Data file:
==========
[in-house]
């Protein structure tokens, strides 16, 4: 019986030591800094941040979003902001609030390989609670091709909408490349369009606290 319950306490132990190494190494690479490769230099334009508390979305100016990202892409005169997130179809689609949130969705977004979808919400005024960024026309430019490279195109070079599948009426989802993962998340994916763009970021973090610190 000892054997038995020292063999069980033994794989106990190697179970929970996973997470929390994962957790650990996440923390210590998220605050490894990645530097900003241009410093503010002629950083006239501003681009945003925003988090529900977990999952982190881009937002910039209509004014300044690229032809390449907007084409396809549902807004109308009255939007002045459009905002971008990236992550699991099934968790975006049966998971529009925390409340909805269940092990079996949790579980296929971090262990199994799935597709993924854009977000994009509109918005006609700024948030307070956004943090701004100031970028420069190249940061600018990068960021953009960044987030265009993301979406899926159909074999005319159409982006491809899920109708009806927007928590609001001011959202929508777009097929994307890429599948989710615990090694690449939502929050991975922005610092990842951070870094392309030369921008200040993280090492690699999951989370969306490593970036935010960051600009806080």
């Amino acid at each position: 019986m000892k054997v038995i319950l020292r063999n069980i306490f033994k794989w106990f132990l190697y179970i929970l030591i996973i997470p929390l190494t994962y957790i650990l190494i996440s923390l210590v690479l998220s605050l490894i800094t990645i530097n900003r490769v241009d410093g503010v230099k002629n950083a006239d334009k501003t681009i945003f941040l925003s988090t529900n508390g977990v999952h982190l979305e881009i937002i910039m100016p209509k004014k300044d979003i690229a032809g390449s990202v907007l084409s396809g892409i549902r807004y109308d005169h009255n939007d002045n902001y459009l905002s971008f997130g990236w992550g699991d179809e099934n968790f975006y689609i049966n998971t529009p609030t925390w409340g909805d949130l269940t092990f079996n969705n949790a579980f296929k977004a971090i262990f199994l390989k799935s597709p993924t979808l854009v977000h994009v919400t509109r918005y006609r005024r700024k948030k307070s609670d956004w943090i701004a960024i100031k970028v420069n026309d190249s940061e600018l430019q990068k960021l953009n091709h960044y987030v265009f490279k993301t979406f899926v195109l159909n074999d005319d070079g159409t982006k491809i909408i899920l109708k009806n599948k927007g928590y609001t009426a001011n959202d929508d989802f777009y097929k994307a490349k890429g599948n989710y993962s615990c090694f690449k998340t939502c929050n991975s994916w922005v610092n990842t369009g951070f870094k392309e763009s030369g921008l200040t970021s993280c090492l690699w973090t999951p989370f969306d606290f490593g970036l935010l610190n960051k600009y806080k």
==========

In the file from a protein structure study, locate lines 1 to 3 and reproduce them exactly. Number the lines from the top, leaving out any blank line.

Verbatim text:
[in-house]
């Protein structure tokens, strides 16, 4: 019986030591800094941040979003902001609030390989609670091709909408490349369009606290 319950306490132990190494190494690479490769230099334009508390979305100016990202892409005169997130179809689609949130969705977004979808919400005024960024026309430019490279195109070079599948009426989802993962998340994916763009970021973090610190 000892054997038995020292063999069980033994794989106990190697179970929970996973997470929390994962957790650990996440923390210590998220605050490894990645530097900003241009410093503010002629950083006239501003681009945003925003988090529900977990999952982190881009937002910039209509004014300044690229032809390449907007084409396809549902807004109308009255939007002045459009905002971008990236992550699991099934968790975006049966998971529009925390409340909805269940092990079996949790579980296929971090262990199994799935597709993924854009977000994009509109918005006609700024948030307070956004943090701004100031970028420069190249940061600018990068960021953009960044987030265009993301979406899926159909074999005319159409982006491809899920109708009806927007928590609001001011959202929508777009097929994307890429599948989710615990090694690449939502929050991975922005610092990842951070870094392309030369921008200040993280090492690699999951989370969306490593970036935010960051600009806080």
């Amino acid at each position: 019986m000892k054997v038995i319950l020292r063999n069980i306490f033994k794989w106990f132990l190697y179970i929970l030591i996973i997470p929390l190494t994962y957790i650990l190494i996440s923390l210590v690479l998220s605050l490894i800094t990645i530097n900003r490769v241009d410093g503010v230099k002629n950083a006239d334009k501003t681009i945003f941040l925003s988090t529900n508390g977990v999952h982190l979305e881009i937002i910039m100016p209509k004014k300044d979003i690229a032809g390449s990202v907007l084409s396809g892409i549902r807004y109308d005169h009255n939007d002045n902001y459009l905002s971008f997130g990236w992550g699991d179809e099934n968790f975006y689609i049966n998971t529009p609030t925390w409340g909805d949130l269940t092990f079996n969705n949790a579980f296929k977004a971090i262990f199994l390989k799935s597709p993924t979808l854009v977000h994009v919400t509109r918005y006609r005024r700024k948030k307070s609670d956004w943090i701004a960024i100031k970028v420069n026309d190249s940061e600018l430019q990068k960021l953009n091709h960044y987030v265009f490279k993301t979406f899926v195109l159909n074999d005319d070079g159409t982006k491809i909408i899920l109708k009806n599948k927007g928590y609001t009426a001011n959202d929508d989802f777009y097929k994307a490349k890429g599948n989710y993962s615990c090694f690449k998340t939502c929050n991975s994916w922005v610092n990842t369009g951070f870094k392309e763009s030369g921008l200040t970021s993280c090492l690699w973090t999951p989370f969306d606290f490593g970036l935010l610190n960051k600009y806080k």